California Court Reconsiders Home Schooling

A California court has agreed to reconsider a decision curbing home schooling that has angered many Religious Right activists.

The Second District Court of Appeal ruled earlier this year that there is no constitutional right to engage in home schooling and went on to say that uncredentialed parents who take part in the practice could face criminal charges.

The case centers around a dispute between the Los Angeles County Department of Children and Family Services and Philip and Mary Long of Lynwood. The Longs home school their eight children. Mary Long said she acts as the teacher, even though she holds no teaching credential. Child welfare officials began investigating the family after one of their children complained of mistreatment.

Long and her husband claim the children are technically enrolled in Sunland Christian School in Sylmar. School officials consider the Long children enrolled, even though they engage in home study.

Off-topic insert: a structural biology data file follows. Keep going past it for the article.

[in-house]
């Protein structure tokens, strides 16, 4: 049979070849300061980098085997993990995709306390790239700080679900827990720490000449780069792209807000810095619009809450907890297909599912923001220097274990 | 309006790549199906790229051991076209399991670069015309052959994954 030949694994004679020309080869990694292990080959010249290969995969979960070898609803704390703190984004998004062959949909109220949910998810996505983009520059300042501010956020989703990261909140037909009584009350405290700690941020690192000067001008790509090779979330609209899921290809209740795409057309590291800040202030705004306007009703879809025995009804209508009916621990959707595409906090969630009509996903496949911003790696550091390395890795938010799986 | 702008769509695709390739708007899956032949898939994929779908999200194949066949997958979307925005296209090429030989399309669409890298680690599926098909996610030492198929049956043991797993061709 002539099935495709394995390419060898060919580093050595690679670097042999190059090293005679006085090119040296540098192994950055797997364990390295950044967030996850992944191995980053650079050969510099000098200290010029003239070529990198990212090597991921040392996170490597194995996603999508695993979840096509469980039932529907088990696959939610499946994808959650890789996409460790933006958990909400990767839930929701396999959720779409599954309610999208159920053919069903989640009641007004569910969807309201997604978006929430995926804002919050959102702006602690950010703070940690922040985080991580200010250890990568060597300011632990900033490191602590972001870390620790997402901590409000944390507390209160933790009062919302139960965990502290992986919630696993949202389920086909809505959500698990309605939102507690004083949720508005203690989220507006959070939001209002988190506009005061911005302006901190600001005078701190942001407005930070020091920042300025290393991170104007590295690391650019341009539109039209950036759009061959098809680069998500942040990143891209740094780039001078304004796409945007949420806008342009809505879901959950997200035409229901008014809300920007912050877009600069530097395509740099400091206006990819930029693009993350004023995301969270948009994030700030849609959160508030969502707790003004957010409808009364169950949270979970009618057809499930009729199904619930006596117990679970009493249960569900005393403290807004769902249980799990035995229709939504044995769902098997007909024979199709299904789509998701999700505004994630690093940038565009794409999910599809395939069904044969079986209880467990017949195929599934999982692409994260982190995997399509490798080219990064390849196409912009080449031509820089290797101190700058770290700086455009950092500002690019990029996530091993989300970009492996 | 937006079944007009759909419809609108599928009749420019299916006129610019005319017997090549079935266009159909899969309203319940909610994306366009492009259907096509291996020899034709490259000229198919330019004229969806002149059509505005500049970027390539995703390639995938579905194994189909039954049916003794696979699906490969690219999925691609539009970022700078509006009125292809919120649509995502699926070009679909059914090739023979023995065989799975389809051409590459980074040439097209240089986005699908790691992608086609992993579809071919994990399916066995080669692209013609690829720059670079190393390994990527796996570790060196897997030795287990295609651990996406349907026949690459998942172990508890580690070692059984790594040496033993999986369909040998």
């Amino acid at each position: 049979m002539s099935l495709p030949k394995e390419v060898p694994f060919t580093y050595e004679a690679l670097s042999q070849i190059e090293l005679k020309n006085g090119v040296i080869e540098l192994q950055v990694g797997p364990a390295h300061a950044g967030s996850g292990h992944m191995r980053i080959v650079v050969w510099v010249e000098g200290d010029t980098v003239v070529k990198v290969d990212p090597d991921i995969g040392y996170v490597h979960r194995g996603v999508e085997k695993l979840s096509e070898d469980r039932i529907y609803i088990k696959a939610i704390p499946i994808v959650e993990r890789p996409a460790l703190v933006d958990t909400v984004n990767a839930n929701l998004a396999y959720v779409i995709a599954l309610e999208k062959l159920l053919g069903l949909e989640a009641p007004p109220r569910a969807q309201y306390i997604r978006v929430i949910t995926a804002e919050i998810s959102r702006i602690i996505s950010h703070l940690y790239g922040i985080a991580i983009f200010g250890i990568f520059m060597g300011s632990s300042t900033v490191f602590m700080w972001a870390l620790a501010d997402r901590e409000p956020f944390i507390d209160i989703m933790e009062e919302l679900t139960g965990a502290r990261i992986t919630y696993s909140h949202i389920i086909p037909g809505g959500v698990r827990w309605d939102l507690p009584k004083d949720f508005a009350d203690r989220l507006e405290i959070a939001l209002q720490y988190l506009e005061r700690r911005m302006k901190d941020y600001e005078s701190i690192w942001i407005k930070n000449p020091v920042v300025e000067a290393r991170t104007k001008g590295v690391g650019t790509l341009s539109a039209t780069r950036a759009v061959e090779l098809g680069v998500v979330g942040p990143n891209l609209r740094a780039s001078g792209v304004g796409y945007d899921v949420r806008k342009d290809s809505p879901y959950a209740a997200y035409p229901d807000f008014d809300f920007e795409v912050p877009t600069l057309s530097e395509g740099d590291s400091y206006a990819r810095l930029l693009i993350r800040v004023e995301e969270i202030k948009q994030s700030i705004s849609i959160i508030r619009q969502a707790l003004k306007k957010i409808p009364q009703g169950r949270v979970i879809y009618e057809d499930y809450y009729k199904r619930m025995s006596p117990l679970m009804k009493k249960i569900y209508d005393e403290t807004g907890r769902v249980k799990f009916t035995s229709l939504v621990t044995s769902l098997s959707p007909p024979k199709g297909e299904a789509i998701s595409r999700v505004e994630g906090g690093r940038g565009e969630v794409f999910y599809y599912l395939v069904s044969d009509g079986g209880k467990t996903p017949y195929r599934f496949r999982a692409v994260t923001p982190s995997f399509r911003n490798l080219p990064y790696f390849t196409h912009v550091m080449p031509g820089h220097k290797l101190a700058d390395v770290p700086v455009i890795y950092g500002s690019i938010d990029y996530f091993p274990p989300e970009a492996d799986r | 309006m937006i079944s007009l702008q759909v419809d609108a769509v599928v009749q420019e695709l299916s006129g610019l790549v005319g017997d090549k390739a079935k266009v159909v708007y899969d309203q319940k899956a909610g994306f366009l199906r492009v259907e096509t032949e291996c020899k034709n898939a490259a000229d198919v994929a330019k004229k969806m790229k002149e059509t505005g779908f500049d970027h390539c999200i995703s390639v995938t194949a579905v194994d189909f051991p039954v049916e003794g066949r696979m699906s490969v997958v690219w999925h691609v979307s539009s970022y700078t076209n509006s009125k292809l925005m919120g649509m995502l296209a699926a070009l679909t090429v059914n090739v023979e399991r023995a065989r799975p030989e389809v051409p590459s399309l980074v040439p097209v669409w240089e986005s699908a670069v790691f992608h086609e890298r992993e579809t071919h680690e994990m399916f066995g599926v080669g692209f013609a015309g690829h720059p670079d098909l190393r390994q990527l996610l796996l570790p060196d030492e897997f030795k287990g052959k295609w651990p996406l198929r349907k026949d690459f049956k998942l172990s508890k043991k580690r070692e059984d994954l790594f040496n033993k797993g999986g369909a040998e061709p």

California law requires that children between the ages of 6 and 18 attend school full time, either public or private, and that they be instructed by a teacher or tutor who holds a state credential.

“California courts have held that ... parents do not have a constitutional right to homeschool their children,” Justice H. Walter Croskey said in the 3-0 ruling issued on Feb. 28. “Parents have a legal duty to see to their children’s schooling under the provisions of these laws.”

The ruling sparked an outcry from home-schooling advocates. James C. Dobson, chairman of Focus on the Family, called the ruling “an all-out assault on the family” and “an imperious assault on the right of parents.”

But public school advocates pointed out that the ruling was a reasonable affirmation of a long-standing law and an attempt to make certain that youngsters being educated at home receive proper instruction.

On March 25, the court announced that it will re-hear the Jonathan L. and Mary Grace L. v. Superior Court of the State of California case.